#### Example of Dynamic Programming: Fibonacci numbers

The Fibonacci numbers are defined by the following recurrence:

F(0) = 0, F(1) = 1, F(N) = F(N-1) + F(N-2) for N > 1.

Give a recursive algorithm to compute this.

int f(int n) {
if (n <= 1) return n;
return f(n-1) + f(n-2);
}

The running time of this algorithm is at least 2^{n/2}.
(Prove this using a recursion diagram.)

If instead we using caching or bottom-up dynamic programming,
we reduce the running time to O(n).

Caching:

int f(int n) {
static HashTable<int,int> cache;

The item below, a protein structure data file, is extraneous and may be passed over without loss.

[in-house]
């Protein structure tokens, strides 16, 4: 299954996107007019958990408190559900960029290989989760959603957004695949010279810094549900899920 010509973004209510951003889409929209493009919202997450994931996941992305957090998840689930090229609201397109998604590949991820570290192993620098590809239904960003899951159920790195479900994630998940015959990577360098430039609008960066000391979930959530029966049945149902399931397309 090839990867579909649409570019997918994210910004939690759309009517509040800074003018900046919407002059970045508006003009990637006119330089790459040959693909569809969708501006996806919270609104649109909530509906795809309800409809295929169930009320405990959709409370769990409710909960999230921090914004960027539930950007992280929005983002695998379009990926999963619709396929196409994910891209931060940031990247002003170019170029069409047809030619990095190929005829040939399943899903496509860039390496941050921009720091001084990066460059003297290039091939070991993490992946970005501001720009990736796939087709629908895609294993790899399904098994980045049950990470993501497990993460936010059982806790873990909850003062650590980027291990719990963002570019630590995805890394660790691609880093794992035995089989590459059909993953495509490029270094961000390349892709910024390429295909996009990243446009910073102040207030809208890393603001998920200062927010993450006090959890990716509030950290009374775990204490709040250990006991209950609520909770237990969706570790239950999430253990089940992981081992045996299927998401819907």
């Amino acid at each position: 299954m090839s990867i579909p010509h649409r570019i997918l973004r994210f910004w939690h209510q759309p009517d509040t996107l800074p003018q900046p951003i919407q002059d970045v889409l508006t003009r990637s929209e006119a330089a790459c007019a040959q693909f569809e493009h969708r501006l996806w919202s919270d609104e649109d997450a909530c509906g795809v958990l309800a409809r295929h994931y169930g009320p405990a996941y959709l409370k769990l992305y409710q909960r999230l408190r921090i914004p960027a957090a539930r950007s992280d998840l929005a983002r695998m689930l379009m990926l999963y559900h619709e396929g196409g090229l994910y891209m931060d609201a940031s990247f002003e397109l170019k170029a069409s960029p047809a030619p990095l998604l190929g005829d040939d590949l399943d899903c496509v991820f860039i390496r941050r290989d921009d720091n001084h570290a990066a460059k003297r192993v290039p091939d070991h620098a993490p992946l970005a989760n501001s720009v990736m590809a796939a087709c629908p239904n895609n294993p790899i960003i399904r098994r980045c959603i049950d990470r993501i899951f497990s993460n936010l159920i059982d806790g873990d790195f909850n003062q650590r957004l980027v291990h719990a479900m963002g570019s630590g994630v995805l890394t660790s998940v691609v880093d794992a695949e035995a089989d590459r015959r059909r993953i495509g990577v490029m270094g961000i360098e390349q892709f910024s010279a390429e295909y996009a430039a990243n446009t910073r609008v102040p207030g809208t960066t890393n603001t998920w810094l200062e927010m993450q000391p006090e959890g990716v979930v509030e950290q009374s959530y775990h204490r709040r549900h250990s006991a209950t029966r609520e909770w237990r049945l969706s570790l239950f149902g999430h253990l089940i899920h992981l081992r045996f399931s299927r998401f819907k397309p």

if (n <= 1) return n;

if (! cache.exists(n)) cache[n] = f(n-1) + f(n-2);

return cache[n];
}

Now what is the recursion diagram?

Bottom up dynamic programming.
Since we know the structure of the recursion diagram in advance,
we can simply iterate to compute all the sub-problems' solutions
"bottom up":

int f(int n) {
Array <int> cache(0);

cache[1] = 1;

for (int i = 2; i <= n; ++i)
cache[i] = cache[i-1] + cache[i-2];

return cache[n];
}

THis of course takes time O(n).

### References